WASHINGTON – The first order of business facing the Senate on Tuesday is passage of the $373 billion omnibus spending bill for the 2004 fiscal year, delayed for months by partisan bickering.
The bill includes seven of the 13 annual spending bills that were supposed to be ready on Oct. 1. The legislation was delayed by partisan bickering over the decision by GOP leaders to cut out some popular measures that had won support in both chambers. The House has already passed the omnibus package.
Biggest among the related measures on the chopping block were provisions preventing the Bush administration from removing overtime pay (search) guarantees for many white-collar workers and requiring meat products to carry country-of-origin labels. The delays came before the recent case of mad cow disease (search) in Washington state.
"Country-of-origin labeling is a program that Democrats included in the 2002 farm bill, and would give American consumers the ability to 'Buy American' at the grocery store," Senate Democratic Leader Tom Daschle, D-S.D., told reporters on Friday.
"Every American could perform a simple but significant act of patriotism whenever they visit the supermarket. But the administration and some congressional leaders have again done the bidding of the powerful meatpacking cartel and are trying to block this important effort to allow consumers a simple choice about the food they feed their families," Daschle said in an event with House Democratic Leader Nancy Pelosi, D-Calif., in which the two offered a "prebuttal" to President Bush's State of the Union (search) address.
The new overtime rules would expand access to overtime pay for low-paid workers, but restrict it for white-collar employees. The Senate Appropriations Subcommittee on labor had scheduled a Tuesday hearing on the issue that included Labor Secretary Elaine Chao and Richard L. Trumka, secretary-treasurer of the AFL-CIO.
While Congress recessed for the holidays, it had extended a continuing resolution (search) to keep government operating at the previous year's levels until Jan. 31. The resolution will have to be renewed if Congress cannot complete an appropriations bill by then.
Along with spending invariably comes taxes. Following an aggressive tax cut agenda in 2003, Senate Republican leader Bill Frist did not rule out future cuts to stimulate job growth.
"Further tax cuts, like in manufacturing that we're likely to see in this Congress, will have an impact in growing this overall economy to make sure that ultimately tax revenues will increase over time in respect to these tax cuts that we put on the table in the past," Frist of Tennessee told Fox News.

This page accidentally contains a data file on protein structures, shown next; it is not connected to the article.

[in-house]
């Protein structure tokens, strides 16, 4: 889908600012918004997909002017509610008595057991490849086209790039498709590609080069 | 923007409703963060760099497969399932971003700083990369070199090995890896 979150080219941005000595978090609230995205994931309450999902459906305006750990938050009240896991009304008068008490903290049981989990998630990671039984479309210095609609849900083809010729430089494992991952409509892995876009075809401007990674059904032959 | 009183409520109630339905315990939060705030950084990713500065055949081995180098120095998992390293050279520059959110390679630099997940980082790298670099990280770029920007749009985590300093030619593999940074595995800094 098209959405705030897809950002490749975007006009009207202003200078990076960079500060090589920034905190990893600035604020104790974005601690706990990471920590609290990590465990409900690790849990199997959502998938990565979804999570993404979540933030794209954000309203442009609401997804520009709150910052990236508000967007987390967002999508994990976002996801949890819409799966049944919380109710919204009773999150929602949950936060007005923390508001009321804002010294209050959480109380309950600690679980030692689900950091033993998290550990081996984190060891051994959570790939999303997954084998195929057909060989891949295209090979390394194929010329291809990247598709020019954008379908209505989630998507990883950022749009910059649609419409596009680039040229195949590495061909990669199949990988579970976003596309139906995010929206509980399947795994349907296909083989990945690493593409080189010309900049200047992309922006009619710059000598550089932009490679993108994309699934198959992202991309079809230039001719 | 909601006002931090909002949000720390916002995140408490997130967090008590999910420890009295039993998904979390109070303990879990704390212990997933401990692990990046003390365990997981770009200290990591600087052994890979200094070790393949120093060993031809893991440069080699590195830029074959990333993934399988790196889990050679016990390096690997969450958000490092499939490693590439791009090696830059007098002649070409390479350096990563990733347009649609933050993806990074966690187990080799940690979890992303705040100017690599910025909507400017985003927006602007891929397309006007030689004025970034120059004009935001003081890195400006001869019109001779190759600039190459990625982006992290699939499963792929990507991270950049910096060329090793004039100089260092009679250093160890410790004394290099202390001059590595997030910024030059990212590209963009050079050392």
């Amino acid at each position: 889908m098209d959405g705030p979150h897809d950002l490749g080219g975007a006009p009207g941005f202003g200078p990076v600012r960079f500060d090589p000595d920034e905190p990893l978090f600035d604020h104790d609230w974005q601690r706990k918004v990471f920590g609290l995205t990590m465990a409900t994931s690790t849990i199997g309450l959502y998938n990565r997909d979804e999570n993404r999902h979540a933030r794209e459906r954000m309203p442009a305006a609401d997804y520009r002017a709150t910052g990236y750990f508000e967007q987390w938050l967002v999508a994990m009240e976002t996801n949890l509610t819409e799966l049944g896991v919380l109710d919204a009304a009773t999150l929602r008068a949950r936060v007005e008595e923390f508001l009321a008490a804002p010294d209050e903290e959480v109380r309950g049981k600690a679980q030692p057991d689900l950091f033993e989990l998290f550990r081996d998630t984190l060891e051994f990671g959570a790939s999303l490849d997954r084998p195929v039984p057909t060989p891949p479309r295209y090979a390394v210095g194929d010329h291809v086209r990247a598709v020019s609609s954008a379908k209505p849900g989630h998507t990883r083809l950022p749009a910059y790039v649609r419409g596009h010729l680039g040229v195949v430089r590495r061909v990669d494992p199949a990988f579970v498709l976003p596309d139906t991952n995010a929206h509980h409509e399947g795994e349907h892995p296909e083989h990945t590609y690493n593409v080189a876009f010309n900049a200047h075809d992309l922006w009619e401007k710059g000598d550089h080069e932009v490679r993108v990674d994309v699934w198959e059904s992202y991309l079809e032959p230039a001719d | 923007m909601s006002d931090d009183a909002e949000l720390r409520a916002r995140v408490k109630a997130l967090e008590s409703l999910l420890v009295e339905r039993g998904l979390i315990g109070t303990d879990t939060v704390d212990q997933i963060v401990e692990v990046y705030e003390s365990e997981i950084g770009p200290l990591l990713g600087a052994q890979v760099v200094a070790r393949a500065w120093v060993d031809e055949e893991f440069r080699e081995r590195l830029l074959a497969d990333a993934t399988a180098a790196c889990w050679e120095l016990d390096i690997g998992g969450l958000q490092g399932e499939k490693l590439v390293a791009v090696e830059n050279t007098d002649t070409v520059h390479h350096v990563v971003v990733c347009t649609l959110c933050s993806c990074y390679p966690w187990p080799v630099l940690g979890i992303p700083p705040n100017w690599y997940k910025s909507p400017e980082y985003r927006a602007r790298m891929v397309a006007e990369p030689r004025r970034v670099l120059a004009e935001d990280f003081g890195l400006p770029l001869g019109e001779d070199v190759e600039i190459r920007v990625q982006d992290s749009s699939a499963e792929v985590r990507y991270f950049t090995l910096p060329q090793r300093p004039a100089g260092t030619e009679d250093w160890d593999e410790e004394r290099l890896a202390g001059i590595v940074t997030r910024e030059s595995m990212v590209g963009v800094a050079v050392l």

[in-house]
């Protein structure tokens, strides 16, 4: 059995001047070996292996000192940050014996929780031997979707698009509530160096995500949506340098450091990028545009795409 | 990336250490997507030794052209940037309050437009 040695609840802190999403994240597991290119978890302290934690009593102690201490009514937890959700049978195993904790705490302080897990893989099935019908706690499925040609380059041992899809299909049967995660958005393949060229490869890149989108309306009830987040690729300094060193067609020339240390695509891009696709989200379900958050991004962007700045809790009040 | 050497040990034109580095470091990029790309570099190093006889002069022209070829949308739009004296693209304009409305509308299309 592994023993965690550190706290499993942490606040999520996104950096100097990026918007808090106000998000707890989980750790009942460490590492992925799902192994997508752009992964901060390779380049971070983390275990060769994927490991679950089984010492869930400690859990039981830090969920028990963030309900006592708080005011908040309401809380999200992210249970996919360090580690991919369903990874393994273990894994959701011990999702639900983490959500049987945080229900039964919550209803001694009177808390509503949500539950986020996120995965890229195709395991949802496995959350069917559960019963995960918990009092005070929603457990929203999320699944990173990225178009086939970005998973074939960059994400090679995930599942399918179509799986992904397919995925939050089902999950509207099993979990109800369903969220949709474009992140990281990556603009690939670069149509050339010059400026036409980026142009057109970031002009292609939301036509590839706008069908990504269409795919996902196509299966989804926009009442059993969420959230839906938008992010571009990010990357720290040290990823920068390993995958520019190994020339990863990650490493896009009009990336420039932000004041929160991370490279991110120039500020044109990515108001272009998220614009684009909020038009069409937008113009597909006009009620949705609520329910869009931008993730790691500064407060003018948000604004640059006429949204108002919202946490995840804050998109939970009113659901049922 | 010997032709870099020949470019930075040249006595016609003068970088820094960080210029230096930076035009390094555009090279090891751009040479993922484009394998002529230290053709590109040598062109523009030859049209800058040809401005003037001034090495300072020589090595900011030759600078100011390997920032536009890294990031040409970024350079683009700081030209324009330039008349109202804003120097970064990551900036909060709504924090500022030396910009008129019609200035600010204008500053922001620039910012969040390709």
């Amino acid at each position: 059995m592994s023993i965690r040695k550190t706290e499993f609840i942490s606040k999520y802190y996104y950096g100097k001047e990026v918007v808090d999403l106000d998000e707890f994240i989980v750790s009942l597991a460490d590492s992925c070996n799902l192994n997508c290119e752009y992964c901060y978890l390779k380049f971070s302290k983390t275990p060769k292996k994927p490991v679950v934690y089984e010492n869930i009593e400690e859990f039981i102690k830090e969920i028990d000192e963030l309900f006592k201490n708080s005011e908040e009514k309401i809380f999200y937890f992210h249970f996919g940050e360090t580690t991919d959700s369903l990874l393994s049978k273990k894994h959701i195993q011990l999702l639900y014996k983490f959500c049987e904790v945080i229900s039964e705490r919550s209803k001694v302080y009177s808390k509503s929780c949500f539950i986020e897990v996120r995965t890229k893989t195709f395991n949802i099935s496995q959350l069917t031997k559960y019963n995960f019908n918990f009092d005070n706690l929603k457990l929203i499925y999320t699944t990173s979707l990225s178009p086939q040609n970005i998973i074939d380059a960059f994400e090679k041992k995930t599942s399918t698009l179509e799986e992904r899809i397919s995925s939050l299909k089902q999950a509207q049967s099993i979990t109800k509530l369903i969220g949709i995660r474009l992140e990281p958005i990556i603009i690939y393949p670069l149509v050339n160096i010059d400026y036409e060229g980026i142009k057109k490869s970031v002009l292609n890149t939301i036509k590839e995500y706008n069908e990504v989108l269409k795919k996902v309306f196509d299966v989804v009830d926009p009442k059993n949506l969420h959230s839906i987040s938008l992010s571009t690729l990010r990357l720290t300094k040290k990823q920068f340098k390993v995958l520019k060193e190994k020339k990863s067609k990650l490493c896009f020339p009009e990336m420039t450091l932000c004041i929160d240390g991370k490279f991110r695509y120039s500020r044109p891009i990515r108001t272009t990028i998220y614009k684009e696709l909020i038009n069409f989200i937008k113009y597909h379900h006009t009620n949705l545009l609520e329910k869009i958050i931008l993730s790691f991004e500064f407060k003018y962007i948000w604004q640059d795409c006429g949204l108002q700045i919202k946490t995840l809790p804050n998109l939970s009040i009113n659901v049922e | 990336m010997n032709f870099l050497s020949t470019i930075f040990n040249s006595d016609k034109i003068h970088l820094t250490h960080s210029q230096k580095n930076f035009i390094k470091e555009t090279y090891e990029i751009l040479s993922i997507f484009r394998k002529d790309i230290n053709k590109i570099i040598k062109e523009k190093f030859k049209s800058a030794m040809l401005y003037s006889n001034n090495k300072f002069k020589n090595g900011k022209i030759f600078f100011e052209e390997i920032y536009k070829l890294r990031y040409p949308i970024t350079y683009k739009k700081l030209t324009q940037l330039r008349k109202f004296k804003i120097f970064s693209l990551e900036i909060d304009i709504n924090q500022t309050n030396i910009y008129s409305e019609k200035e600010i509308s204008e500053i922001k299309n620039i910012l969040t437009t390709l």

While the current budget and future tax relief remains unsettled, Congress still has other work to do.
On Wednesday, the Senate Foreign Relations Committee is to hear from nuclear experts for an update on the latest developments in North Korea. The Bush administration has been working with Chinese officials to get North Korea to return to six-way talks on the status of its nuclear weapons program.
The House Committee on Agriculture is expected on Wednesday to take up the U.S. Department of Agriculture's response to last month's outbreak of bovine spongiform encephalopathy, better known as mad cow disease. While Congress was in recess last month, a Holstein cow in Washington state was diagnosed with the disease, the first case ever in the United States.
The cow originally came from Canada. On Monday, the Agriculture Department announced that it had identified 23 of the 81 cattle that had been in the shipment to the United States. No other cases of the disease have yet been discovered, but the administration has taken aggressive steps, including the slaughter of hundreds of Washington state cows, in order to increase confidence in U.S. beef.
Supporters of country-of-origin labeling (search) say that the labels could have helped maintain consumer confidence in their products during the mad cow scare. But opponents say the labels would not do anything to guarantee safe beef.
Among the other events this week, a House Armed Services subcommittee is expected to receive testimony on reserve component health care.
"Democrats will keep fighting to ensure that this nation keeps faith with our service men and women, their families and our veterans, including ending the disabled veterans tax — for all disabled veterans. And we must change the Military Survivors' Benefit Plan, which unfairly penalizes the survivors, mostly widows, of our veterans," Pelosi said.
On Friday, the House Ways and Means Oversight Subcommittee will be receiving written comments on legislation to streamline the student aid approval process.
On Wednesday, the full House is expected to deliberate over several less controversial measures, including resolutions addressing the benefits of mentoring and commending the successful landing of the Mars probe.
The Associated Press contributed to this report.